International Association for Cryptologic Research

International Association
for Cryptologic Research

CryptoDB

Scott R. Fluhrer

Publications

Year
Venue
Title
2014
EPRINT
2014
FSE
2008
EPRINT
Collision Attack on the Waterfall Hash Function
Scott Fluhrer
We give a method that appears to be able to find colliding messages for the Waterfall hash function with approximately $O(2^{70})$ work for all hash sizes. If correct, this would show that the Waterfall hash function does not meet the required collision resistance.
2007
EPRINT
The Security of the Extended Codebook (XCB) Mode of Operation
David A. McGrew Scott R. Fluhrer
The XCB mode of operation was outlined in 2004 as a contribution to the IEEE Security in Storage effort, but no security analysis was provided. In this paper, we provide a proof of security for XCB, and show that it is a secure tweakable (super) pseudorandom permutation. Our analysis makes several new contributions: it uses an algebraic property of XCB's internal universal hash function to simplify the proof, and it defines a nonce mode in which XCB can be securely used even when the plaintext is shorter than twice the width of the underlying block cipher. We also show minor modifications that improve the performance of XCB and make it easier to analyze. XCB is interesting because it is highly efficient in both hardware and software, it has no alignment restrictions on input lengths, it can be used in nonce mode, and it uses the internal functions of the Galois/Counter Mode (GCM) of operation, which facilitates design re-use and admits multi-purpose implementations.
2005
EPRINT
Multiple forgery attacks against Message Authentication Codes
David A. McGrew Scott R. Fluhrer
Some message authentication codes (MACs) are vulnerable to multiple forgery attacks, in which an attacker can gain information that allows her to succeed in forging multiple message/tag pairs. This property was first noted in MACs based on universal hashing, such as the Galois/Counter Mode (GCM) of operation for block ciphers. However, we show that CBC-MAC and HMAC also have this property, and for some parameters are more vulnerable than GCM. We present multiple-forgery attacks against these algorithms, then analyze the security against these attacks by using the expected number of forgeries. We compare the different MACs using this measure. This document is a pre-publication draft manuscript.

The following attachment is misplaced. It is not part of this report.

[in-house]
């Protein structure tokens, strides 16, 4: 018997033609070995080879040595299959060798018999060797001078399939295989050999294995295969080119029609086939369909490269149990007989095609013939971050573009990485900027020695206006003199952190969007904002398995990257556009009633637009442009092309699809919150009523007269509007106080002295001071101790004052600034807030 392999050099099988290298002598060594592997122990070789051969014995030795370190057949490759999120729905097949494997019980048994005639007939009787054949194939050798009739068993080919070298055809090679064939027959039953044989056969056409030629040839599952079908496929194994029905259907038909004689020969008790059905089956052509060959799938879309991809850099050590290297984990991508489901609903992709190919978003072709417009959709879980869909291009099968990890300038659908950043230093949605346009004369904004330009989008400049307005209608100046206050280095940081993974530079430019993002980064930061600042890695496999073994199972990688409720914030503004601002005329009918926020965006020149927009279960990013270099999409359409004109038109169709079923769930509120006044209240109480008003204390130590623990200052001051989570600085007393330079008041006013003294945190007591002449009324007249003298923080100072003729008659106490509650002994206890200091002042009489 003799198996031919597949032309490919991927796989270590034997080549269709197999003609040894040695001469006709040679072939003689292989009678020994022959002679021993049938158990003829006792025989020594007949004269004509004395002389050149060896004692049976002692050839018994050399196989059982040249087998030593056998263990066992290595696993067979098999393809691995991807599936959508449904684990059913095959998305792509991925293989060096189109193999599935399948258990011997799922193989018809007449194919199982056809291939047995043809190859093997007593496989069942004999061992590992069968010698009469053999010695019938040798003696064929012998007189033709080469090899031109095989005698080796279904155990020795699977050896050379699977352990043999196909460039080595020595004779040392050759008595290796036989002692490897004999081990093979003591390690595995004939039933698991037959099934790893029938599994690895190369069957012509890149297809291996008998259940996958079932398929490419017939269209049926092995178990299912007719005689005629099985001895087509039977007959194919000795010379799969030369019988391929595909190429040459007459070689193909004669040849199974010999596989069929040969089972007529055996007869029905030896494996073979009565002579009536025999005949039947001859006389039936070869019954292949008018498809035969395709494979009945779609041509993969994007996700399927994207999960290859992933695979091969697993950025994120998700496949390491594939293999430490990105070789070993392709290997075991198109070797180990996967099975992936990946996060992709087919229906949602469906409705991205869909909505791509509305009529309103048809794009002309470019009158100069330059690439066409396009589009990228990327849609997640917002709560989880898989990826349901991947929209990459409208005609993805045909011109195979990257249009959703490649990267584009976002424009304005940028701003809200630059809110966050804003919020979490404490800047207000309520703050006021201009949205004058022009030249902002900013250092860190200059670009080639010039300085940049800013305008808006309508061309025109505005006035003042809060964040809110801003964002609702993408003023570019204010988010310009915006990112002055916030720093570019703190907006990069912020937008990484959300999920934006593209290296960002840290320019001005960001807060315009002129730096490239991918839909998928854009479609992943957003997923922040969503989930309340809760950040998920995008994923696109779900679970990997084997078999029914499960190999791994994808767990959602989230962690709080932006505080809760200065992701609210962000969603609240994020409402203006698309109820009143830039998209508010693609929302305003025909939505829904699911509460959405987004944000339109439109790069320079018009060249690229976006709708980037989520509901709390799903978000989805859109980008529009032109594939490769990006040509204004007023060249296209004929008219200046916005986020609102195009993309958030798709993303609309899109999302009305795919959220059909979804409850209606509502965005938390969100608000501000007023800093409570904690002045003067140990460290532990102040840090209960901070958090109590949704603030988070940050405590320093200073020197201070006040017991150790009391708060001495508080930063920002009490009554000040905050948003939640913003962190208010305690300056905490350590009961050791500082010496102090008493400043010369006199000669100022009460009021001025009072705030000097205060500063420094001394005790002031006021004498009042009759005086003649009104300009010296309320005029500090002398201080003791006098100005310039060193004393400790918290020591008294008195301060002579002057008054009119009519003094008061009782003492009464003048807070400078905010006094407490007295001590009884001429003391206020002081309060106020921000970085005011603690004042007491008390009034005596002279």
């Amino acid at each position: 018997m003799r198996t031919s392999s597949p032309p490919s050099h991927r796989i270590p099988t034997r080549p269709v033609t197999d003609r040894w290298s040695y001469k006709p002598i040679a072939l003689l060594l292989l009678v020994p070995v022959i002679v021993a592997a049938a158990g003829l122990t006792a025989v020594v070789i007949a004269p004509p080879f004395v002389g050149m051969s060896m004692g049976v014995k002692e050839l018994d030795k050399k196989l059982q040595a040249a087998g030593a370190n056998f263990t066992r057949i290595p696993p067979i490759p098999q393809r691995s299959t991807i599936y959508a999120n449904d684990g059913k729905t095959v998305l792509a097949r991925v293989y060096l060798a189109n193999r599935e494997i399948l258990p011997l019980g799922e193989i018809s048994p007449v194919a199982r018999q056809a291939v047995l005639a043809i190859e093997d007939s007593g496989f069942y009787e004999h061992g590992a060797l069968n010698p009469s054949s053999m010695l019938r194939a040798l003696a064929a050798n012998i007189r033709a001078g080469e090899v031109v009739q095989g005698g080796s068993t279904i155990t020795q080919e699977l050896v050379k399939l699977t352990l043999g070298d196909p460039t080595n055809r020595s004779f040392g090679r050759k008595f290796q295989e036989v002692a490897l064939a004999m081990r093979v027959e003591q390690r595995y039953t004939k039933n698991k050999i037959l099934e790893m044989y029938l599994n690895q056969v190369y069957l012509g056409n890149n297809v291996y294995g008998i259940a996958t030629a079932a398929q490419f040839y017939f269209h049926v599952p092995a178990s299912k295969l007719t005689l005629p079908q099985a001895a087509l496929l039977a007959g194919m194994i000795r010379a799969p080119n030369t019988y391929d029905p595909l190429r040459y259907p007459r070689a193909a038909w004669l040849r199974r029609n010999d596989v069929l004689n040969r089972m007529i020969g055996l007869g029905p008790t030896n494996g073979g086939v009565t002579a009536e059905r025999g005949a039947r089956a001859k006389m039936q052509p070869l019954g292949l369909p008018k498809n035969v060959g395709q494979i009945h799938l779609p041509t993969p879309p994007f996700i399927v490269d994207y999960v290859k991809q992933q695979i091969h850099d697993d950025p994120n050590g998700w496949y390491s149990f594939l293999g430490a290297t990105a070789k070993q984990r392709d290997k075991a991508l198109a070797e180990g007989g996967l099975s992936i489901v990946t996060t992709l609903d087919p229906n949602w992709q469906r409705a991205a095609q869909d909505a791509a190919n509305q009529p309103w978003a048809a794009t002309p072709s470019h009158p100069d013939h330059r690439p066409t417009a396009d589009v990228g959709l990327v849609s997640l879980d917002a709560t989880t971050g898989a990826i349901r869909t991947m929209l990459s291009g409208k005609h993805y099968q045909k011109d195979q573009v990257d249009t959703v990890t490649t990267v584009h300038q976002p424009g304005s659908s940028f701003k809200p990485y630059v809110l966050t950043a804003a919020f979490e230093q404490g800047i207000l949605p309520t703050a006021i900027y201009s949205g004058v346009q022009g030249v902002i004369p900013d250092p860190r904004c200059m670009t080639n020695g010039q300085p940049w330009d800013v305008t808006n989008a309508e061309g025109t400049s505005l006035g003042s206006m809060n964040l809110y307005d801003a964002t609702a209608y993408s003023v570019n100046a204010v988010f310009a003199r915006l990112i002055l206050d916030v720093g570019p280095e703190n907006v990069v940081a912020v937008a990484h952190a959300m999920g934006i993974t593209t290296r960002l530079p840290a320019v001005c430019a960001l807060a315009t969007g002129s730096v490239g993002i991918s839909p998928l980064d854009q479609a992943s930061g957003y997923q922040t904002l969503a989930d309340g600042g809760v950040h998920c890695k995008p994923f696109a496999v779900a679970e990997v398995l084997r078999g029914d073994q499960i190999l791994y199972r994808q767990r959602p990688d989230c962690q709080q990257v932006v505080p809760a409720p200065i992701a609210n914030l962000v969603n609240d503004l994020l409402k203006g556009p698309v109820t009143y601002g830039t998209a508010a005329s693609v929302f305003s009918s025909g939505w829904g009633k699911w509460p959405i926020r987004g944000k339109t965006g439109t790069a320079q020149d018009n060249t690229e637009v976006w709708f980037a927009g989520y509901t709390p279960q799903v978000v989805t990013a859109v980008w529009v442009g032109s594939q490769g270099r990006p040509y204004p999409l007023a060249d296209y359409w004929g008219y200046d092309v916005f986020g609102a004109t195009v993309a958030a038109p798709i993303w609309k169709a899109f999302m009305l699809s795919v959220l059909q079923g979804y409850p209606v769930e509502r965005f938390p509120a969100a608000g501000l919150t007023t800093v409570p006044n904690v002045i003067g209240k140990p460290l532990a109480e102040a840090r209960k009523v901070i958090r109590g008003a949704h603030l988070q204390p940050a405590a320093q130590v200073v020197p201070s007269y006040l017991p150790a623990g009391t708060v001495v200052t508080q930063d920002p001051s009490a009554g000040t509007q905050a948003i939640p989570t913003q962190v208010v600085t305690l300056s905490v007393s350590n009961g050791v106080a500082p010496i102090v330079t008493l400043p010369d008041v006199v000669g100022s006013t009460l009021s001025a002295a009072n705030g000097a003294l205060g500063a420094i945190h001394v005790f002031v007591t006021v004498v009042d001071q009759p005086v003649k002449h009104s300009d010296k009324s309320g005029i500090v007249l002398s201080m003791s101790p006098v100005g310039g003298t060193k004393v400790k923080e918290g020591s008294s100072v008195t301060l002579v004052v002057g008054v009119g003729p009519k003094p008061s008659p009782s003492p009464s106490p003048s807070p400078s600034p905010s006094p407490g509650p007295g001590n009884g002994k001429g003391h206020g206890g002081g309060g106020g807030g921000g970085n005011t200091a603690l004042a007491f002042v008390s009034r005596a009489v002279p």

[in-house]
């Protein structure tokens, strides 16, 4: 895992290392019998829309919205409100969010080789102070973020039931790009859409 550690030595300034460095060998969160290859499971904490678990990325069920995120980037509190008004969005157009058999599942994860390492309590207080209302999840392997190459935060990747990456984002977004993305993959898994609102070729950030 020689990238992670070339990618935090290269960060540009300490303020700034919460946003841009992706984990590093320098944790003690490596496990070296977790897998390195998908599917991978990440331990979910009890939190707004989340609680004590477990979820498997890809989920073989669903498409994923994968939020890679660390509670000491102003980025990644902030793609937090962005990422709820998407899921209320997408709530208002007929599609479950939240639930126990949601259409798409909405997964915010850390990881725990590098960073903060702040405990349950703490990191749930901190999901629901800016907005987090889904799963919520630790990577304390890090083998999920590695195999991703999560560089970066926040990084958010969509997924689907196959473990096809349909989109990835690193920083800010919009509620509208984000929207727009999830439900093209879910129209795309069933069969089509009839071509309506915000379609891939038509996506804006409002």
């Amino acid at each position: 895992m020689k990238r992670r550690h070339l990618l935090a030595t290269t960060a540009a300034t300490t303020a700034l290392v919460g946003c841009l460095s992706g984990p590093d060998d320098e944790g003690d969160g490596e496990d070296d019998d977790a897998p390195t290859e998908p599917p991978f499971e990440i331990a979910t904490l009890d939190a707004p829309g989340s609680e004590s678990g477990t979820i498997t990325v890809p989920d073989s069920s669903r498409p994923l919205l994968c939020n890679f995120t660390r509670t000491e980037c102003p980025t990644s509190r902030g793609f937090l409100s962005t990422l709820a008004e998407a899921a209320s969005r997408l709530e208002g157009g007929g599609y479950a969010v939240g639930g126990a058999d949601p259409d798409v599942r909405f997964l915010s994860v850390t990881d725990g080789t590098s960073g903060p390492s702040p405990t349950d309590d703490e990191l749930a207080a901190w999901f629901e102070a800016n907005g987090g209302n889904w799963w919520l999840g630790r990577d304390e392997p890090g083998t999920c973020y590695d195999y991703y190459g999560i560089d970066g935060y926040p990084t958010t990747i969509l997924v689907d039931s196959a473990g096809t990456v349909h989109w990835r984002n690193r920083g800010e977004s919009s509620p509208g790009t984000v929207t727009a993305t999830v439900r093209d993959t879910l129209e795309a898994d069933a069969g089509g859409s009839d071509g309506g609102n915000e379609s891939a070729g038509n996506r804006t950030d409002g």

2004
EPRINT
The Extended Codebook (XCB) Mode of Operation
David A. McGrew Scott R. Fluhrer
We describe a block cipher mode of operation that implements a `tweakable' (super) pseudorandom permutation with an arbitrary block length. This mode can be used to provide the best possible security in systems that cannot allow data expansion, such as disk-block encryption and some network protocols. The mode accepts an additional input, which can be used to protect against attacks that manipulate the ciphertext by rearranging the ciphertext blocks. Our mode is similar to a five-round Luby-Rackoff cipher in which the first and last rounds do not use the conventional Feistel structure, but instead use a single block cipher invocation. The third round is a Feistel structure using counter mode as a PRF. The second and fourth rounds are Feistel structures using a universal hash function; we re-use the polynomial hash over a binary field defined in the Galois/Counter Mode (GCM) of operation for block ciphers. This choice provides efficiency in both hardware and software and allows for re-use of implementation effort. XCB also has several useful properties: it accepts arbitrarily-sized plaintexts and associated data, including any plaintexts with lengths that are no smaller than the width of the block cipher. This document is a pre-publication draft manuscript.
2002
EPRINT
Improved key recovery of level 1 of the Bluetooth Encryption System
Scott Fluhrer
The encryption system \(E_{0}\), which is the encryption system used in the Bluetooth specification, is a two level system where a key and a packet nonce is given to a level 1 key stream generator, which produces the key for a level 2 key stream generator, whose output is used to encrypt. We give a method for recovering the key for the level 1 key stream generator given the internal keys for two or three level 2 key stream generators. This method, combined with published methods for recovering keys for the level 2 key stream generator, can be used to recover the \(E_{0}\) second key with $O(2^{65})$ work, and $O(2^{80})$ precomputation time. Although this attack is of no advantage if \(E_{0}\) is used with the recommended security parameters (64 bit encryption key), it shows that no addition security would be made available by enlarging the encryption key, as discussed in the Bluetooth specification.
2001
FSE
2001
FSE
2000
FSE